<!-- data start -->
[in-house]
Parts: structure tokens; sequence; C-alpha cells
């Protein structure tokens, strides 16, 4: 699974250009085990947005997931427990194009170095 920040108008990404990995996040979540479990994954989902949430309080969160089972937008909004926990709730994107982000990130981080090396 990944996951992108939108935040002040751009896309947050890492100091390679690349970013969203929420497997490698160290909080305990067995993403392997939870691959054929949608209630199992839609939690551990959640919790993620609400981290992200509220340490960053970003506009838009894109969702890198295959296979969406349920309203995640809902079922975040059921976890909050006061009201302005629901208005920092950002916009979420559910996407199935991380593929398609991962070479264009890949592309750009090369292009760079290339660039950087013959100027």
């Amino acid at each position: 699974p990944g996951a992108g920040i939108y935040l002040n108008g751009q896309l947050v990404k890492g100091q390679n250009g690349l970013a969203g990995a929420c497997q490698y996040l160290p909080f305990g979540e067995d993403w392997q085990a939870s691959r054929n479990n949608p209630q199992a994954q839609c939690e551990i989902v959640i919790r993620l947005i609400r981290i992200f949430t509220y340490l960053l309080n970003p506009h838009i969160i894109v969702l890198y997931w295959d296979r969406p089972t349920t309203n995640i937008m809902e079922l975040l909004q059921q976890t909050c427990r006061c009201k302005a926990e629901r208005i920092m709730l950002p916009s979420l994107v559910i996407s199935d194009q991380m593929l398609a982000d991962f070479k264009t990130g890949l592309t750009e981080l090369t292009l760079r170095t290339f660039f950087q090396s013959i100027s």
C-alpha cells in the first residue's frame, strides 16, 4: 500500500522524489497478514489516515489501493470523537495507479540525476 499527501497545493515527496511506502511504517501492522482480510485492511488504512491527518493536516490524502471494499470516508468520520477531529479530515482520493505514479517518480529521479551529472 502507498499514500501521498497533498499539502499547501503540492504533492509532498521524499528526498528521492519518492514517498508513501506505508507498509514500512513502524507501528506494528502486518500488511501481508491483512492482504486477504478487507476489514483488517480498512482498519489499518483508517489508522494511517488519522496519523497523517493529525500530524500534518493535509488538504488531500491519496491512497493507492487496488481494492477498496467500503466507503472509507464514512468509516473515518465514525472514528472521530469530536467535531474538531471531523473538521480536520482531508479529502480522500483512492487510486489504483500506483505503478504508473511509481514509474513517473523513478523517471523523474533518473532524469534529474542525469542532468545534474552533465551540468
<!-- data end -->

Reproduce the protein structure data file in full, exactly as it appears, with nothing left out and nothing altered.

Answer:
[in-house]
Parts: structure tokens; sequence; C-alpha cells
């Protein structure tokens, strides 16, 4: 699974250009085990947005997931427990194009170095 920040108008990404990995996040979540479990994954989902949430309080969160089972937008909004926990709730994107982000990130981080090396 990944996951992108939108935040002040751009896309947050890492100091390679690349970013969203929420497997490698160290909080305990067995993403392997939870691959054929949608209630199992839609939690551990959640919790993620609400981290992200509220340490960053970003506009838009894109969702890198295959296979969406349920309203995640809902079922975040059921976890909050006061009201302005629901208005920092950002916009979420559910996407199935991380593929398609991962070479264009890949592309750009090369292009760079290339660039950087013959100027």
């Amino acid at each position: 699974p990944g996951a992108g920040i939108y935040l002040n108008g751009q896309l947050v990404k890492g100091q390679n250009g690349l970013a969203g990995a929420c497997q490698y996040l160290p909080f305990g979540e067995d993403w392997q085990a939870s691959r054929n479990n949608p209630q199992a994954q839609c939690e551990i989902v959640i919790r993620l947005i609400r981290i992200f949430t509220y340490l960053l309080n970003p506009h838009i969160i894109v969702l890198y997931w295959d296979r969406p089972t349920t309203n995640i937008m809902e079922l975040l909004q059921q976890t909050c427990r006061c009201k302005a926990e629901r208005i920092m709730l950002p916009s979420l994107v559910i996407s199935d194009q991380m593929l398609a982000d991962f070479k264009t990130g890949l592309t750009e981080l090369t292009l760079r170095t290339f660039f950087q090396s013959i100027s």
C-alpha cells in the first residue's frame, strides 16, 4: 500500500522524489497478514489516515489501493470523537495507479540525476 499527501497545493515527496511506502511504517501492522482480510485492511488504512491527518493536516490524502471494499470516508468520520477531529479530515482520493505514479517518480529521479551529472 502507498499514500501521498497533498499539502499547501503540492504533492509532498521524499528526498528521492519518492514517498508513501506505508507498509514500512513502524507501528506494528502486518500488511501481508491483512492482504486477504478487507476489514483488517480498512482498519489499518483508517489508522494511517488519522496519523497523517493529525500530524500534518493535509488538504488531500491519496491512497493507492487496488481494492477498496467500503466507503472509507464514512468509516473515518465514525472514528472521530469530536467535531474538531471531523473538521480536520482531508479529502480522500483512492487510486489504483500506483505503478504508473511509481514509474513517473523513478523517471523523474533518473532524469534529474542525469542532468545534474552533465551540468